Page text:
rightnumberone says:

Re: Re: No Subject Given


How exactly, is the owner of the company “stupid and greedy” for wanting his company to be worth more tomorrow than it is today? What other motive could he have that would cause him to invest his money in the company, providing jobs for the employees and a product for the public?

You call this person “some moronic investor” as if he isn’t the OWNER OF THE COMPANY, but some bystander just causing trouble by being greedy.

Jim says:

Re: Re: Re: No Subject Given


It’s simple. EVERYONE who invests in a company wants the company to be worth more. Why do you think this guy deserves some special attention for wanting it to be worth more.

What makes him look stupid and greedy is the fact that he’s suddenly demanding it be worth more as if the company can just snap their fingers. Can you understand the difference? Of course everyone wants their investments to be worth more. What makes him look moronic is that he’s *demanding* it.

Kai says:

No Subject Given

Well, the article says:

“planned to deliver a letter to management outlining the actions the company should take.”

The article is not specific about the nature of those actions. It could be they are displeased with their strategic efforts, that they believe their cash should be dividended back to shareholders, or that management is taking huge bonuses relative to their performance. A specific letter like this along these lines were shareholder complaints when MCI accepted a much lower bid from Verizon than Qwest. I think MCI was solidly wrong to accept a lower bid, and there was a clear remedy to a higher stock price (accept the Qwest bid).

Any of those are entirely legitimate complaints. Management works for shareholders (via the board of directors). To the extent that bad managements can supress a stock’s price (for example by having a record of bad judgement, poor accounting, etc) it is entirely within any shareholders’ right to complain and ask that those problems be fixed.

It really depends a lot on the nature of the letter, which isn’t clear from the article. Blockbuster (according to their largest shareholder, Carl Icahn) turned down a buyout offer in the low teens (versus a stock price of $4 or so now). TO date Icahn has lost hundreds of millions of dollars due to that decision. I think he has every right to complain that management has not acted in shareholder’s best interests (which is basically their job) and to start tossing them out (which has already started and will probably finish next year).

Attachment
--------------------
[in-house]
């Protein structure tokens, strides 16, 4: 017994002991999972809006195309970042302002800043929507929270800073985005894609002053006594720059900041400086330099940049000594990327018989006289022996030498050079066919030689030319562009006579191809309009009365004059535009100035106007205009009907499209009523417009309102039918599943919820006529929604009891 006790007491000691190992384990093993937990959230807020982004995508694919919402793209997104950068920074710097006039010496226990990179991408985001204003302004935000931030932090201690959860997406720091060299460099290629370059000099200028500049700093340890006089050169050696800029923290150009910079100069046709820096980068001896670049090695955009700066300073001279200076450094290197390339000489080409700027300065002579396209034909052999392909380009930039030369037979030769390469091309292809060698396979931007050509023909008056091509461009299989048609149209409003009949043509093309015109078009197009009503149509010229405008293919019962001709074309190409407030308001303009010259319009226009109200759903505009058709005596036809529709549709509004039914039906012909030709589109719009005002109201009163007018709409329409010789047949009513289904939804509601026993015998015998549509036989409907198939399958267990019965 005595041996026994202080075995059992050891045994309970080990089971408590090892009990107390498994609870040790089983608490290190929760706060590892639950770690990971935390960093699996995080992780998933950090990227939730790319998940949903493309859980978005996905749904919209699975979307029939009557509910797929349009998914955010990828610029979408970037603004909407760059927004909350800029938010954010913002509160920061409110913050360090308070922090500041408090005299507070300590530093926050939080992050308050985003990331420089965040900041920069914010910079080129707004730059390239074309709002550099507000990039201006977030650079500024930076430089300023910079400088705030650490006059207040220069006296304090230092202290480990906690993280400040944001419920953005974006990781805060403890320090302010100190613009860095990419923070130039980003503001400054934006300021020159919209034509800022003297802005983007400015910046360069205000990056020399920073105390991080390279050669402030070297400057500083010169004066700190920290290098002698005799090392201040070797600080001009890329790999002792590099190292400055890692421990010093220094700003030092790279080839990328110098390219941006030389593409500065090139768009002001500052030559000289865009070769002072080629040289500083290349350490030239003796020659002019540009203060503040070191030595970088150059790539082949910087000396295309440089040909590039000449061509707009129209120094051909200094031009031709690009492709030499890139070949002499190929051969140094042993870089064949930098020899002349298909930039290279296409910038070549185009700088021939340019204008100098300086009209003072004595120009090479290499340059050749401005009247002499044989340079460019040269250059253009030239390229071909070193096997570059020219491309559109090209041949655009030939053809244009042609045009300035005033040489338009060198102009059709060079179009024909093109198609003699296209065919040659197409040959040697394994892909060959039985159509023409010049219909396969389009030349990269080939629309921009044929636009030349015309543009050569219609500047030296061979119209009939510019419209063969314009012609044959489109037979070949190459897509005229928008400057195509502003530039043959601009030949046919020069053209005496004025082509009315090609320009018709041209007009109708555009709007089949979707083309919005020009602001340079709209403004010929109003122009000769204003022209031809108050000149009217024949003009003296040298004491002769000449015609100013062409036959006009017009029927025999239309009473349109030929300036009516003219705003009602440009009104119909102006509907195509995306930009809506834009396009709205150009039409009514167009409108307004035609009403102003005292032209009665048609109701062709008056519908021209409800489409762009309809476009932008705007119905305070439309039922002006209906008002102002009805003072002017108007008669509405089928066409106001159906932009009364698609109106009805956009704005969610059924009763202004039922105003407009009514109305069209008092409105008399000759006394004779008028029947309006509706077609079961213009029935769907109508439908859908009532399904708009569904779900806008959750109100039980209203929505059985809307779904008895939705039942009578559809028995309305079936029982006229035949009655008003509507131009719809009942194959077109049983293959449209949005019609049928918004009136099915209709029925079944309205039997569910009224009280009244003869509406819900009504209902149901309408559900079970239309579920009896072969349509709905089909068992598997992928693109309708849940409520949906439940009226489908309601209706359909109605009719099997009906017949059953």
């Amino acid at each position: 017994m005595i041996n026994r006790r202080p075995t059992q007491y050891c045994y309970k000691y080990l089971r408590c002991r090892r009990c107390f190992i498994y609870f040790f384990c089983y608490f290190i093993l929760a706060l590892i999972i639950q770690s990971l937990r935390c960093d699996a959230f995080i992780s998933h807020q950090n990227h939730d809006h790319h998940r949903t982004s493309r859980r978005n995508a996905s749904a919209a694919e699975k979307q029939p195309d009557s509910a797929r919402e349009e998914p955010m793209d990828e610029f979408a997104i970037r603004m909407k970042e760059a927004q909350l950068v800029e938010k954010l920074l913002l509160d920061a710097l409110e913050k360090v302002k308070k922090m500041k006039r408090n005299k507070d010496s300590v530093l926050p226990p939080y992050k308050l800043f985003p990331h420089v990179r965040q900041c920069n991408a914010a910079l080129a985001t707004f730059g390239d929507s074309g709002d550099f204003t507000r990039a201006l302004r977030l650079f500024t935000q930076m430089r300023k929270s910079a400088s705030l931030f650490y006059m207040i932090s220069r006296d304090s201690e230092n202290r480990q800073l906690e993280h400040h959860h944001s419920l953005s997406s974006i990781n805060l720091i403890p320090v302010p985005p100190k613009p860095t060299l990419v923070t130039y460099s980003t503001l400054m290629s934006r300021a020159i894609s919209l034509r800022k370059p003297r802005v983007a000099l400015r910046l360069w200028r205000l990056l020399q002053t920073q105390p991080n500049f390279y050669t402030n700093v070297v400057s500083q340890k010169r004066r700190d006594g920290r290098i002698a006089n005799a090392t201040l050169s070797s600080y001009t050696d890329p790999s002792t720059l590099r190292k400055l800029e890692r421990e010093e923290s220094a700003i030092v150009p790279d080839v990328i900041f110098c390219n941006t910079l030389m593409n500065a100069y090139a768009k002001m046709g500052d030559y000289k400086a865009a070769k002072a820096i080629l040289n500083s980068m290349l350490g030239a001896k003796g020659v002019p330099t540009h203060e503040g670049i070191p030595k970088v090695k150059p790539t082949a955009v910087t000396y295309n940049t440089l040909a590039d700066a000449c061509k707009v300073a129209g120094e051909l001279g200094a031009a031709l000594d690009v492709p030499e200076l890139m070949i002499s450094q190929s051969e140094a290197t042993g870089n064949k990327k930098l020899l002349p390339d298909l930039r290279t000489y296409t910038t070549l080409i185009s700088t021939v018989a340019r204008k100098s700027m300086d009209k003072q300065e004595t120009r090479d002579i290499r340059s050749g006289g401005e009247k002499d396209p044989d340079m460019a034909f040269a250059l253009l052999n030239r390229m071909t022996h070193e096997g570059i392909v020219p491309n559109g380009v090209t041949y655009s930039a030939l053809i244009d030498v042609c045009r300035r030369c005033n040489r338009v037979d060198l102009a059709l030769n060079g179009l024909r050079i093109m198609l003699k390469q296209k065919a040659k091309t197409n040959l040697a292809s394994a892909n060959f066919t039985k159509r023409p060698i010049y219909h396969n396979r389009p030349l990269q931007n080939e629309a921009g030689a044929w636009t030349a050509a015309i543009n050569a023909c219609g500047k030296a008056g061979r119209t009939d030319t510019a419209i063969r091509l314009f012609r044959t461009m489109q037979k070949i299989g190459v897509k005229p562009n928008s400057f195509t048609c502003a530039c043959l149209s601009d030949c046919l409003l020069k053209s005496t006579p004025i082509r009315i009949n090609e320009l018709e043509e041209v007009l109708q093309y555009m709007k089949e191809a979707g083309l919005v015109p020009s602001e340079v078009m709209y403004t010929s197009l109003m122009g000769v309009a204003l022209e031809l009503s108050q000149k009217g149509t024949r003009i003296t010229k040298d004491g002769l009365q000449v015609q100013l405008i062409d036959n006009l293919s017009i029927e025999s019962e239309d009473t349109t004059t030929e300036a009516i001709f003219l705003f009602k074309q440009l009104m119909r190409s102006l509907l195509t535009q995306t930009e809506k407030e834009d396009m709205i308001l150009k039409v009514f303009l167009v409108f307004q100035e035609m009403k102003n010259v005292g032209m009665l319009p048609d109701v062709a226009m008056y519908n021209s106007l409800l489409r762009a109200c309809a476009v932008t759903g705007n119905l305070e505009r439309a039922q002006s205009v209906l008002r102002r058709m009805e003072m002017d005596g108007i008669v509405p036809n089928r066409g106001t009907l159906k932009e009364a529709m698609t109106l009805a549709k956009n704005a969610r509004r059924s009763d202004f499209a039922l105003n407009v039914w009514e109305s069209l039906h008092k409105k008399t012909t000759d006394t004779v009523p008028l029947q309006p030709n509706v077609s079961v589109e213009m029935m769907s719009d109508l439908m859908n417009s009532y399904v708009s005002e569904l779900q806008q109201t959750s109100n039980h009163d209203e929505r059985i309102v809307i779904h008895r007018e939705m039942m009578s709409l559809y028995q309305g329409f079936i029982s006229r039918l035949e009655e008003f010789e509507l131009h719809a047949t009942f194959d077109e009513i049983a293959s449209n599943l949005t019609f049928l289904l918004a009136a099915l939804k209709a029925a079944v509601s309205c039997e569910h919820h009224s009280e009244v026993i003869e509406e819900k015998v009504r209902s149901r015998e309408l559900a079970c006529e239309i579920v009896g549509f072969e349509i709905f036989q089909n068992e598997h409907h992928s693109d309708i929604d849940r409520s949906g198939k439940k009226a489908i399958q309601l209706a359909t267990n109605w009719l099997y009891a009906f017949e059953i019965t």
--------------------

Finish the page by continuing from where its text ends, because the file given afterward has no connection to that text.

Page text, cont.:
If anything, I think shareholders are too passive rather than too aggressive.

anonymous says:

So your saying that the owner of a company can not “demand” something be done in his company? I think you are forgetting that he is the majority share holder, he has a right to demand something be done.

It doesn’t say he wants them to just raise the price of the shares. It says he demands them to “take the steps to raise the price” which could mean many things.

Mathias says:


Greedy for asking the company to repurchase stocks? Are you kidding me? You are obviously not that bright when it comes to stock investments are you?

Why own something as an investment? To make a profit. And if you own a stock you can profit in only two (or three ways if you look at the taxe write-offs you can make from time to time) ways:
Dividents or getting a higher valuation of the stock.

Give me the argument that will win my heart: If the company isn’t willing to pay dividents (as an example) then why shouldn’t the owner (investor) ask the company to try to raise the company valuation a little bit? It is just common sense. Why hold it otherwise?